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Police Rally Neighborhood Crime Fighters

By Teresa Rochester

April 18 -- The police department wants Pico Neighborhood residents to help take a bite out of crime by forming a network of Neighborhood Watch groups in an area that has witnessed several shootings since January.

Police officials, who hope to establish Neighborhood Watch groups on every block, kicked off the campaign by appealing to about 50 residents at a community meeting Wednesday night at Virginia Avenue Park.

Despite a recently beefed up police presence in the neighborhood, police say they need residents to help out in the effort to crack down on crime by serving as the eyes and ears on their respective streets.

"In light of certain things happening in the neighborhood we want to you to get involved," said Mike Ceveyitch, a Neighborhood Watch coordinator in the department's Community Relations Department. "The key thing we need from you is information."

Residents worried that by reporting incidents they may be the targets of retaliation. Others lobbied for more police in the neighborhood on an on-going basis. The department recently began deploying more officers to the neighborhood following a shooting that left two young brothers injured. The deployment is not permanent, and it is evaluated on a weekly basis.

The department also partners with the Hawthorne Police Department, which intermittently flies its helicopter over the neighborhood under "Operation Prime Time," a project initiated last weekend.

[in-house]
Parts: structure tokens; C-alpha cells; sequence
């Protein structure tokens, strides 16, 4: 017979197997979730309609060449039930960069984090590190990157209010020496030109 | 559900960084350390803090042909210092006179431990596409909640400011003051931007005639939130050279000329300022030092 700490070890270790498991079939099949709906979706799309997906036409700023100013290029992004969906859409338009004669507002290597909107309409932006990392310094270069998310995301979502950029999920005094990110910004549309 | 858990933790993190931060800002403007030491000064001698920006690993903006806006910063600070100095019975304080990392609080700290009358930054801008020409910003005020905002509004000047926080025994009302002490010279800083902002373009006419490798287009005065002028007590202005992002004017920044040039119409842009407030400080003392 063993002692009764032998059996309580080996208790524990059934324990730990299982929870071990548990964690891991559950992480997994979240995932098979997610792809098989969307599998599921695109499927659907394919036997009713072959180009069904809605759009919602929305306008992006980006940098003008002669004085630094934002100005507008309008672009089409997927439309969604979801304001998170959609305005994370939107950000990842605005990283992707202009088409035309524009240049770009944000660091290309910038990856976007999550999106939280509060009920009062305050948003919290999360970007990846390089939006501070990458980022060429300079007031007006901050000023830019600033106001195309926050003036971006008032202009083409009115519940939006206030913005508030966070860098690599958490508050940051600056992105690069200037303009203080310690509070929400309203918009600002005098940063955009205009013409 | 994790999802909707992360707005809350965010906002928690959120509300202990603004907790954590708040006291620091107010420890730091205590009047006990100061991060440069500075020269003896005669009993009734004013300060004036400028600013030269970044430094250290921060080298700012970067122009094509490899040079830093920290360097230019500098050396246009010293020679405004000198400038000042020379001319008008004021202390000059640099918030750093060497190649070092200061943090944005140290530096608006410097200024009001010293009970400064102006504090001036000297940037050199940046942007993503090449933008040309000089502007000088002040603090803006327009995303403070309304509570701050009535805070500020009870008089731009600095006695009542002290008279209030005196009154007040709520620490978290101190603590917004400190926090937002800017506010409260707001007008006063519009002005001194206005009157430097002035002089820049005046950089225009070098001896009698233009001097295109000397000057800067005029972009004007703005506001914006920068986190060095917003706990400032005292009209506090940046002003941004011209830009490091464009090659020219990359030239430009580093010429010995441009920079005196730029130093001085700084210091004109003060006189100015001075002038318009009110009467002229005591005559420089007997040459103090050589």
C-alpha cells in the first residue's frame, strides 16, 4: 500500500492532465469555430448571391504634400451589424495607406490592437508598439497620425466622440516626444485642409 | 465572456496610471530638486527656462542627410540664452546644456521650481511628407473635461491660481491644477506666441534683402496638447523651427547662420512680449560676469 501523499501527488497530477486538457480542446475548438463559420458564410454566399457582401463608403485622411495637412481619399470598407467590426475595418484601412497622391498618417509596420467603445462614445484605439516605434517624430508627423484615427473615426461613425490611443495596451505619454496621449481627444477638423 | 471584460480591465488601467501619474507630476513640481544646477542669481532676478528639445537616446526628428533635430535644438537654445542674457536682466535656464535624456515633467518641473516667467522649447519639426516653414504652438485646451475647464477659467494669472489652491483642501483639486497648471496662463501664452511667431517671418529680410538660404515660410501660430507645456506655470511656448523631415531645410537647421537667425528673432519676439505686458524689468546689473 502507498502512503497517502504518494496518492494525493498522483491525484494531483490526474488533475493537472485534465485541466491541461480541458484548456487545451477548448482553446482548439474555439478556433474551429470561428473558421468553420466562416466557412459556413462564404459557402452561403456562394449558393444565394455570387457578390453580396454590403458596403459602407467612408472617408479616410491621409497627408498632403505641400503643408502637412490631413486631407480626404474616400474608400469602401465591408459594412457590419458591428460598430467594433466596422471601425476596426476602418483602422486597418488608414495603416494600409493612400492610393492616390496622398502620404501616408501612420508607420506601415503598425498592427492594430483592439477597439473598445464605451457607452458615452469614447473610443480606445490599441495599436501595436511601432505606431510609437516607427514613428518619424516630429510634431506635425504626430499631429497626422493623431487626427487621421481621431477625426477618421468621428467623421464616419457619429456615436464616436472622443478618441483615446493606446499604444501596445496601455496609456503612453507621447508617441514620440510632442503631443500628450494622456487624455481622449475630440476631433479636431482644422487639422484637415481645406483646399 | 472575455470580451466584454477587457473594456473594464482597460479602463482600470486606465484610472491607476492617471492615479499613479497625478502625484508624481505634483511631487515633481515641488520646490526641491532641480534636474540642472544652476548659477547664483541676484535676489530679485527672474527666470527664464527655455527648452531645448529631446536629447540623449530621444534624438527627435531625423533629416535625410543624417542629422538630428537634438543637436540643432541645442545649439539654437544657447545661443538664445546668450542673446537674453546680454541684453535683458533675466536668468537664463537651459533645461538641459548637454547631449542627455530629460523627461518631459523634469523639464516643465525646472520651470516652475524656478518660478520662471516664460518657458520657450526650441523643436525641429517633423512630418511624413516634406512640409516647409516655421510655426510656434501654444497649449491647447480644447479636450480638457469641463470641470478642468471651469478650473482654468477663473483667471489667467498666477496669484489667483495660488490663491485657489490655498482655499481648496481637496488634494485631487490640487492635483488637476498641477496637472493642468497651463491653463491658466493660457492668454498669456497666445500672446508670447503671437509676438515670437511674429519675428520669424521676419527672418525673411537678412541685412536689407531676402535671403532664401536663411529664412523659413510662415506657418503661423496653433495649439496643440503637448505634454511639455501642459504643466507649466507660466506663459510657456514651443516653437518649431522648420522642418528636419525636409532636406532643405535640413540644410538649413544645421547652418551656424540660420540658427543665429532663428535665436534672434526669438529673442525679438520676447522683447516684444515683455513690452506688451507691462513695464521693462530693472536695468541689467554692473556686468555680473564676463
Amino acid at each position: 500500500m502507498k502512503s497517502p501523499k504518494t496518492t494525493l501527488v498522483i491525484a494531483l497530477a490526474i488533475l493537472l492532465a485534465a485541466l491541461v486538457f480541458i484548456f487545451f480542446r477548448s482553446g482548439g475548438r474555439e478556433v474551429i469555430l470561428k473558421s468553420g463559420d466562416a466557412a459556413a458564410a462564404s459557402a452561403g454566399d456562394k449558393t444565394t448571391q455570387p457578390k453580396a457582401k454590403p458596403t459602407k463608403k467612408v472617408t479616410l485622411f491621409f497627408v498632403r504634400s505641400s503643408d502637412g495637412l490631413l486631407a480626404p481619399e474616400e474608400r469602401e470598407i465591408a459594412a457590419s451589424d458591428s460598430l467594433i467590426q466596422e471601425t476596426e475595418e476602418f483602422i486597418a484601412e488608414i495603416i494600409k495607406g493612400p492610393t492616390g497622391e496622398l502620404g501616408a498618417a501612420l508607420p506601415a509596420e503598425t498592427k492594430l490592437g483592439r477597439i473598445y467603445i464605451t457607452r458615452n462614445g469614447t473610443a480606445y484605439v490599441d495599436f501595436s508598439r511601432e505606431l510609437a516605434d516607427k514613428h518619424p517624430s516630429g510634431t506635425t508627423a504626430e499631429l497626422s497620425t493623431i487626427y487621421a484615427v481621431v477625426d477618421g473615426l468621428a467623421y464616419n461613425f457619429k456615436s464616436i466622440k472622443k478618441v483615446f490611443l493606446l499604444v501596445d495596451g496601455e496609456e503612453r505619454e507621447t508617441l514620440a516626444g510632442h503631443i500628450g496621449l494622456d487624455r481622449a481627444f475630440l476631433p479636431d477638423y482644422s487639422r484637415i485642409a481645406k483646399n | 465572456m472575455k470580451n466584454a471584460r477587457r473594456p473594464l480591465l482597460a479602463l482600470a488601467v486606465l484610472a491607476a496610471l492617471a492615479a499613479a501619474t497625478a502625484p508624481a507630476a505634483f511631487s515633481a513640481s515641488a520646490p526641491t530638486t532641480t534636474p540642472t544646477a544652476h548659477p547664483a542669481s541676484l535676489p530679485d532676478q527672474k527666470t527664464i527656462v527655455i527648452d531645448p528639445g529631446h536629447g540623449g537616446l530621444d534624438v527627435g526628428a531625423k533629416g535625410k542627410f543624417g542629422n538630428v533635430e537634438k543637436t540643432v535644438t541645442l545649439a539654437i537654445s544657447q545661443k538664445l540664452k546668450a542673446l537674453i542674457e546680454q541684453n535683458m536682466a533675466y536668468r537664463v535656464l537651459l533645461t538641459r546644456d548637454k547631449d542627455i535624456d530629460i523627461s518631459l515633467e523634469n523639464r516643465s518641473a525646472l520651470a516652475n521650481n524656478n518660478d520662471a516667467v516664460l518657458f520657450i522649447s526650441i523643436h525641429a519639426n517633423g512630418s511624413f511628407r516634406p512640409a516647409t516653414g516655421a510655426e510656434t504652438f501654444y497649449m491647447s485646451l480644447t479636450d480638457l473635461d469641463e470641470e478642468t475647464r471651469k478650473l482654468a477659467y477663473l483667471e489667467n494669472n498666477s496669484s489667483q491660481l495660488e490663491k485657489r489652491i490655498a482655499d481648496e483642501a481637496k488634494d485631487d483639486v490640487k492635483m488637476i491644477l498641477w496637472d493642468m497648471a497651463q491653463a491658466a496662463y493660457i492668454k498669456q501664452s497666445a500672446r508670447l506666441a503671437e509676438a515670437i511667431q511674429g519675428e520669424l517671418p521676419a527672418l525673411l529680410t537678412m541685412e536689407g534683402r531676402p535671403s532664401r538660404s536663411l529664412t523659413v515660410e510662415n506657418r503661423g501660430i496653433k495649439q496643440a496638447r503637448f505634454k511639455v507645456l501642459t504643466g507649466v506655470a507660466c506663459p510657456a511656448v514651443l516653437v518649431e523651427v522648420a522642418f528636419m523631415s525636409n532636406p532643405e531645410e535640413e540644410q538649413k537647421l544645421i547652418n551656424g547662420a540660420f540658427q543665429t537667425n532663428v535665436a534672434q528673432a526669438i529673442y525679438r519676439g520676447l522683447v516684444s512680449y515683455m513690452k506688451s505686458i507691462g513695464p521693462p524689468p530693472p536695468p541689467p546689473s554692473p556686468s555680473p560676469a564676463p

"The problem I see here in the community is that when there is a problem the police come out en masse," said Joe Weichman. "After things calm down, you leave and it starts up again…We need you here."

Ceveyitch pointed out that by forming watch groups residents could turn intimidation by criminals around because lawbreakers would know that neighbors would have no problems calling the police and alerting them of suspicious behavior. The more neighbors who call in problems when they crop up, he added, the quicker the response by police who prioritize the calls they receive.

Residents were also assured that their identity would remain anonymous when they reported crimes and that they could decline to give their names when asked by 911 operators.

Another benefit of Neighborhood Watch groups is that they would allow residents to get to know everyone on their block, making it easier to spot suspicious individuals while building a stronger community, police said.

Peter Tigler, chair of the Pico Neighborhood Association and a long time lobbyist for greater police presence in the area, said that knowing neighbors was crucial in the battle against crime.

"The most important thing they said tonight is it's important for neighbors to know neighbors to make a community safe," Tigler said. "The more comfortable you are with people around you the easier it is to identify suspicious people and activities."

Currently there are six active Neighborhood Watch groups in the Pico Neighborhood, according to Sgt. Dave Thomas, who heads the Community Relations Unit.

For more information on forming a Neighborhood Watch Group call the Community Relations Unit at (310) 458-8421.

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